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Japan Turns From Nuclear Fission to Nuclear Fusion

Japan Turns From Nuclear Fission to Nuclear Fusion

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After the 2011 Fukushima nuclear disaster, Japan shut down almost all of its nuclear power plants. And plans to build another plant on the main island of Honshu were recently cancelled in the face of strong opposition. However, Japan is now taking a leading role in developing nuclear fusion as a next-generation power source. A team of Japanese and European scientists are upgrading a testing facility in Naka. From the article:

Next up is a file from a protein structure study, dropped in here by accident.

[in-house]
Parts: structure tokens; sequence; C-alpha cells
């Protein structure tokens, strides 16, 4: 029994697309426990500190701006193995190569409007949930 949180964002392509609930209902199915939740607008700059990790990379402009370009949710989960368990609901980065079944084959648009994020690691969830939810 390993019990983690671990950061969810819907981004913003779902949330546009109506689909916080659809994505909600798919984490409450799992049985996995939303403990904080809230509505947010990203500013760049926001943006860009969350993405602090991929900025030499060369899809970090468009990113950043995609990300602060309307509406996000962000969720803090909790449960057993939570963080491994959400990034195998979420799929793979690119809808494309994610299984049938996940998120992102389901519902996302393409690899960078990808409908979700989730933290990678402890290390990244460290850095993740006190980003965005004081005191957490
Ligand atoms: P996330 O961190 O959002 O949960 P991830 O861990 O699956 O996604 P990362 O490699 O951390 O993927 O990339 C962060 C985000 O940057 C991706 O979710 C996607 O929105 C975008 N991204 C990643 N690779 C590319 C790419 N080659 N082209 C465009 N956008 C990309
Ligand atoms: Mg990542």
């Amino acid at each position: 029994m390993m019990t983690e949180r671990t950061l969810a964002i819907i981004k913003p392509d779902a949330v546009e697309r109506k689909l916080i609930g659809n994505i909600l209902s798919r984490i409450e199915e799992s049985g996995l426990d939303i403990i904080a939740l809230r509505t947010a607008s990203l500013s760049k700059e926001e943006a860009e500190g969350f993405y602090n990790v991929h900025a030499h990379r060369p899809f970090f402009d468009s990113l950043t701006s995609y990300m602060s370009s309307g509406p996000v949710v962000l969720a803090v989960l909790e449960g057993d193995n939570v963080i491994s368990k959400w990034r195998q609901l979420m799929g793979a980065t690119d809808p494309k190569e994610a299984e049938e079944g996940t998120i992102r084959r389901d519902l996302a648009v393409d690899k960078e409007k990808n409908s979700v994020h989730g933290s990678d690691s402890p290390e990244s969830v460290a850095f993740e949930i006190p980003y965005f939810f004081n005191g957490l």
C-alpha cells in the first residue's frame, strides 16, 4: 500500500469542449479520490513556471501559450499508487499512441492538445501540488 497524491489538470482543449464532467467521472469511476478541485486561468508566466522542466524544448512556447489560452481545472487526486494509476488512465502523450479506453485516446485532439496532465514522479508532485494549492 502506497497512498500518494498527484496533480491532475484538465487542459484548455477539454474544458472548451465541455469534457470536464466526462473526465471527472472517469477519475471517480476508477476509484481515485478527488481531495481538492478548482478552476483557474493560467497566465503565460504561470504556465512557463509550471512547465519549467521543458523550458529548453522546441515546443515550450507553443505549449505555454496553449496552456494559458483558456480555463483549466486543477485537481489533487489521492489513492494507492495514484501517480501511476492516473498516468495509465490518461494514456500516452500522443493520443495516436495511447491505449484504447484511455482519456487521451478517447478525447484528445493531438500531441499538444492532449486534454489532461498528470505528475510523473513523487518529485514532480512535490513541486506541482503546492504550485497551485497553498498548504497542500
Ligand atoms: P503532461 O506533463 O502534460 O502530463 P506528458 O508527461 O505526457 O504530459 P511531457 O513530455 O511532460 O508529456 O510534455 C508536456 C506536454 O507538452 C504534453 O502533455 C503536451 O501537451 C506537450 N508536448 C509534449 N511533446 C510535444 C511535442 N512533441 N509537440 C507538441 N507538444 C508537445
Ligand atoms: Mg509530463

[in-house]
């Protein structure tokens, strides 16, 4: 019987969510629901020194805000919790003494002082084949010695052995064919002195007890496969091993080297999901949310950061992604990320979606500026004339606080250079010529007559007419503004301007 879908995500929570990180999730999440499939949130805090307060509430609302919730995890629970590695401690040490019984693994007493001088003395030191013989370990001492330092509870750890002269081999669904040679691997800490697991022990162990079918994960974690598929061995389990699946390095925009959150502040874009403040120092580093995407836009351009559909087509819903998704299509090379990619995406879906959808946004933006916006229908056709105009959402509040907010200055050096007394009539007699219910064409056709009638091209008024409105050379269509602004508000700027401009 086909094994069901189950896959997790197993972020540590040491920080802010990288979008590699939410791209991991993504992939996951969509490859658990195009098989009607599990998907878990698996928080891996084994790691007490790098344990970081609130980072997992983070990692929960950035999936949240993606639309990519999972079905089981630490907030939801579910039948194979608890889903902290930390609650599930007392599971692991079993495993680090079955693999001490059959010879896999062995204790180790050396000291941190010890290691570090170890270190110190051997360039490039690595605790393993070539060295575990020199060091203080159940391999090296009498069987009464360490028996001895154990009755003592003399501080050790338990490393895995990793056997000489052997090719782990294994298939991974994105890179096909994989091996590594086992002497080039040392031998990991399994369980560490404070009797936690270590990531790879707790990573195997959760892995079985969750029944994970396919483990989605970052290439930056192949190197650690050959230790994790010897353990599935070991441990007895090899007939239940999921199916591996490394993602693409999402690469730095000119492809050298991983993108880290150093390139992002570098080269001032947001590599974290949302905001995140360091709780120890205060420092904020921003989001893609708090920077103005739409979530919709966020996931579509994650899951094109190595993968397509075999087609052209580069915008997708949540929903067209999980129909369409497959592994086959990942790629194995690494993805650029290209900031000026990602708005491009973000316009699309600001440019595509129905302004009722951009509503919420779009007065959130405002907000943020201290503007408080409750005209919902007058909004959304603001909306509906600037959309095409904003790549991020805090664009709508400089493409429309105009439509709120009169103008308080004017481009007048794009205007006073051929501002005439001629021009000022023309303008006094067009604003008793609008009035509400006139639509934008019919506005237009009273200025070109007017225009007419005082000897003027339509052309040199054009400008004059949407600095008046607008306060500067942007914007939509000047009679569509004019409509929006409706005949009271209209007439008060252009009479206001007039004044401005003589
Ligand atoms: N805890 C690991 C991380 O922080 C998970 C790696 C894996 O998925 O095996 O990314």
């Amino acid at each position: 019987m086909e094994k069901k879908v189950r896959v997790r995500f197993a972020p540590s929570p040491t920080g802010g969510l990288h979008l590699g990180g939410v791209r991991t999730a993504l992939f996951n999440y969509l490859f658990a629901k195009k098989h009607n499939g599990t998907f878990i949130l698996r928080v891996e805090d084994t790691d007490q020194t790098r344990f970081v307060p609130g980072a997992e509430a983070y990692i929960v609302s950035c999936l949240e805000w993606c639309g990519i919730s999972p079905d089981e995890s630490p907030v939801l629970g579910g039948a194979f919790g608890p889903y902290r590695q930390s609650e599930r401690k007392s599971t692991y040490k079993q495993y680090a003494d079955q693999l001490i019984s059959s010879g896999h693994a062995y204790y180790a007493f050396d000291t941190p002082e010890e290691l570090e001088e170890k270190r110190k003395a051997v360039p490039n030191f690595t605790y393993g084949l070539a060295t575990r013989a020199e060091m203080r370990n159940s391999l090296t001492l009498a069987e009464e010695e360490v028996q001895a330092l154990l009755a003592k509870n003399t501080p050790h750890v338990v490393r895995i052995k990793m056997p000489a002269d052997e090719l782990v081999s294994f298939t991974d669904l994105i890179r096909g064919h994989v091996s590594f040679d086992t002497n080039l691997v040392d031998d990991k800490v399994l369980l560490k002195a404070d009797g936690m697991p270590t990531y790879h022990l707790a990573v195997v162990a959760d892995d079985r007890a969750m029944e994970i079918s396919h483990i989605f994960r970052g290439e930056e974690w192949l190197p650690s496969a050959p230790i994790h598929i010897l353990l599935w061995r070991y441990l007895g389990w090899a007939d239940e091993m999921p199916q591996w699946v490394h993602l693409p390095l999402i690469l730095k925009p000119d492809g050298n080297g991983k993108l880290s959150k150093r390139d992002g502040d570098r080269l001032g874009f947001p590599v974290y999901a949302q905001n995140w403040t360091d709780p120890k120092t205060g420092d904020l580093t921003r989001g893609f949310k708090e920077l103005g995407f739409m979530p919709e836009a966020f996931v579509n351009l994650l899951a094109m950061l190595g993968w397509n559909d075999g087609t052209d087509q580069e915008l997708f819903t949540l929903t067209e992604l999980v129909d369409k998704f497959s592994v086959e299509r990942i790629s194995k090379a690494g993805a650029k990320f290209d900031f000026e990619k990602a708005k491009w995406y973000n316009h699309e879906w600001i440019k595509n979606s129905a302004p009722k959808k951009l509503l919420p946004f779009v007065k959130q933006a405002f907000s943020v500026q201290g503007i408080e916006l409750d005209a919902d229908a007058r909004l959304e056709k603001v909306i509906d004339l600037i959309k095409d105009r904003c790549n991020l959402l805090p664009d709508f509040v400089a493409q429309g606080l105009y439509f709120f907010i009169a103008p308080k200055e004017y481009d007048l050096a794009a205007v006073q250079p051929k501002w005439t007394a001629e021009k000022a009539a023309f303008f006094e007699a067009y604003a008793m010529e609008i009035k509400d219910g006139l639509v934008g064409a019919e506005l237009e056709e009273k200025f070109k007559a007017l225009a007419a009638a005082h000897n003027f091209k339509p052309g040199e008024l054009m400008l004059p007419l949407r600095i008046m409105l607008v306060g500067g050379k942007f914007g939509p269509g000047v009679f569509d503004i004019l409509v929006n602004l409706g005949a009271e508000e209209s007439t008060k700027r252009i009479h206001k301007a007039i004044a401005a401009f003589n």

JT-60SA is an experimental device based on the tokamak concept, in which a hot gas is confined in a torus-shaped vessel using a magnetic field. The gas will be heated to over 100 million degrees, typically for 100 seconds every hour. The plasma fuel will be hydrogen or deuterium. Deuterium mimics the behavior of a reacting deuterium-tritium plasma in a real power reactor or ITER, without generating large amounts of heat or neutrons. The reaction produces some neutrons directly, plus reactions with tritium, a by-product of one branch of the reaction. JT-60SA thus slowly can become radioactive in use, and remote handling of systems near the plasma must be planned. Japan’s JT-60SA nuclear fusion testing facility is scheduled for completion in 2018.

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